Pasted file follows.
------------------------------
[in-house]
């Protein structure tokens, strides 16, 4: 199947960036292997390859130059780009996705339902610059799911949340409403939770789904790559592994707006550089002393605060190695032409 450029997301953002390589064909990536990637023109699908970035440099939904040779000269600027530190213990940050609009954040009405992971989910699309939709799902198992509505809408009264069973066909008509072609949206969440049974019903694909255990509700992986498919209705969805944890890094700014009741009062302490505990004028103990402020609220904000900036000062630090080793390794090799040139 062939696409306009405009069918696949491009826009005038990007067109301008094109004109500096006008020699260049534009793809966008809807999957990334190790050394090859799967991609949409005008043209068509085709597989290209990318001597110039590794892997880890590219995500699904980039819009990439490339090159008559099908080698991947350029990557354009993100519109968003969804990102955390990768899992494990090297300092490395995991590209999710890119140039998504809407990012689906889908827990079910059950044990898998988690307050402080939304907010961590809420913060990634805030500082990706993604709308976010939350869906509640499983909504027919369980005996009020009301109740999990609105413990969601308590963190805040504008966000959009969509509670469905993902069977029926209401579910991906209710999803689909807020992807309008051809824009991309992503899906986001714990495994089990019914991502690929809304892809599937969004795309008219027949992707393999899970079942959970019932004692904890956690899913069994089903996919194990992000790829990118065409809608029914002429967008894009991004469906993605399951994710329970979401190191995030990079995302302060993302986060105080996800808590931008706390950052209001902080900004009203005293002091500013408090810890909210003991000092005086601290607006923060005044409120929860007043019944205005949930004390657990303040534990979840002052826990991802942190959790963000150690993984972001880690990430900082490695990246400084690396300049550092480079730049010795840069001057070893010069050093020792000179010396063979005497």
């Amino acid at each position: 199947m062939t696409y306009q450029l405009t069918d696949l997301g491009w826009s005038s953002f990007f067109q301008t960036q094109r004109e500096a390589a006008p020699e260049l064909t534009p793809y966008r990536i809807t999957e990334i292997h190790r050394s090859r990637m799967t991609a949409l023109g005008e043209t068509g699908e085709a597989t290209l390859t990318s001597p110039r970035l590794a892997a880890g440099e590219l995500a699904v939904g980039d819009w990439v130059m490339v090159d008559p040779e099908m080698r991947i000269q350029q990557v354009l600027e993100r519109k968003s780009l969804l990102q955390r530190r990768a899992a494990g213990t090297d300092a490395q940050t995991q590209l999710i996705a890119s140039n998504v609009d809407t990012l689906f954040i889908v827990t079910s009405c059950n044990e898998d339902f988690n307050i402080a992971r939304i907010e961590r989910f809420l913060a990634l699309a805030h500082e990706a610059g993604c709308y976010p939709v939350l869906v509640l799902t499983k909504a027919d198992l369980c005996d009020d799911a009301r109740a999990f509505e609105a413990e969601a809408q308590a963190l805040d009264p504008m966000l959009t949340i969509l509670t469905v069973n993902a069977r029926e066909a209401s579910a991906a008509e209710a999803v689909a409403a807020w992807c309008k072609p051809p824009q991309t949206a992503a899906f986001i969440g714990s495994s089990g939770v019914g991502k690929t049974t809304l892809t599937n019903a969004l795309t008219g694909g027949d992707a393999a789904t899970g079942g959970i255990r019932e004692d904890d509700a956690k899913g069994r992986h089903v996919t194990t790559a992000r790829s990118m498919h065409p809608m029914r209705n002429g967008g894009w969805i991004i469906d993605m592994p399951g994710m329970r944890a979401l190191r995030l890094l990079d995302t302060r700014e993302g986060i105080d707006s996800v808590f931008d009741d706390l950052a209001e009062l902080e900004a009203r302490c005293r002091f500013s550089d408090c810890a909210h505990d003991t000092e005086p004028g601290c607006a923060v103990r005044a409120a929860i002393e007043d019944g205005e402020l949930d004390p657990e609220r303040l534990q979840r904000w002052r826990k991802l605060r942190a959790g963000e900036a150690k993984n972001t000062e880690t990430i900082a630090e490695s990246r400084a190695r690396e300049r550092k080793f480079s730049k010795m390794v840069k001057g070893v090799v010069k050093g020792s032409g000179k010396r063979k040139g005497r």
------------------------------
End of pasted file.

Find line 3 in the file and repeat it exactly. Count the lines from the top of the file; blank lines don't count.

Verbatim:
């Amino acid at each position: 199947m062939t696409y306009q450029l405009t069918d696949l997301g491009w826009s005038s953002f990007f067109q301008t960036q094109r004109e500096a390589a006008p020699e260049l064909t534009p793809y966008r990536i809807t999957e990334i292997h190790r050394s090859r990637m799967t991609a949409l023109g005008e043209t068509g699908e085709a597989t290209l390859t990318s001597p110039r970035l590794a892997a880890g440099e590219l995500a699904v939904g980039d819009w990439v130059m490339v090159d008559p040779e099908m080698r991947i000269q350029q990557v354009l600027e993100r519109k968003s780009l969804l990102q955390r530190r990768a899992a494990g213990t090297d300092a490395q940050t995991q590209l999710i996705a890119s140039n998504v609009d809407t990012l689906f954040i889908v827990t079910s009405c059950n044990e898998d339902f988690n307050i402080a992971r939304i907010e961590r989910f809420l913060a990634l699309a805030h500082e990706a610059g993604c709308y976010p939709v939350l869906v509640l799902t499983k909504a027919d198992l369980c005996d009020d799911a009301r109740a999990f509505e609105a413990e969601a809408q308590a963190l805040d009264p504008m966000l959009t949340i969509l509670t469905v069973n993902a069977r029926e066909a209401s579910a991906a008509e209710a999803v689909a409403a807020w992807c309008k072609p051809p824009q991309t949206a992503a899906f986001i969440g714990s495994s089990g939770v019914g991502k690929t049974t809304l892809t599937n019903a969004l795309t008219g694909g027949d992707a393999a789904t899970g079942g959970i255990r019932e004692d904890d509700a956690k899913g069994r992986h089903v996919t194990t790559a992000r790829s990118m498919h065409p809608m029914r209705n002429g967008g894009w969805i991004i469906d993605m592994p399951g994710m329970r944890a979401l190191r995030l890094l990079d995302t302060r700014e993302g986060i105080d707006s996800v808590f931008d009741d706390l950052a209001e009062l902080e900004a009203r302490c005293r002091f500013s550089d408090c810890a909210h505990d003991t000092e005086p004028g601290c607006a923060v103990r005044a409120a929860i002393e007043d019944g205005e402020l949930d004390p657990e609220r303040l534990q979840r904000w002052r826990k991802l605060r942190a959790g963000e900036a150690k993984n972001t000062e880690t990430i900082a630090e490695s990246r400084a190695r690396e300049r550092k080793f480079s730049k010795m390794v840069k001057g070893v090799v010069k050093g020792s032409g000179k010396r063979k040139g005497r």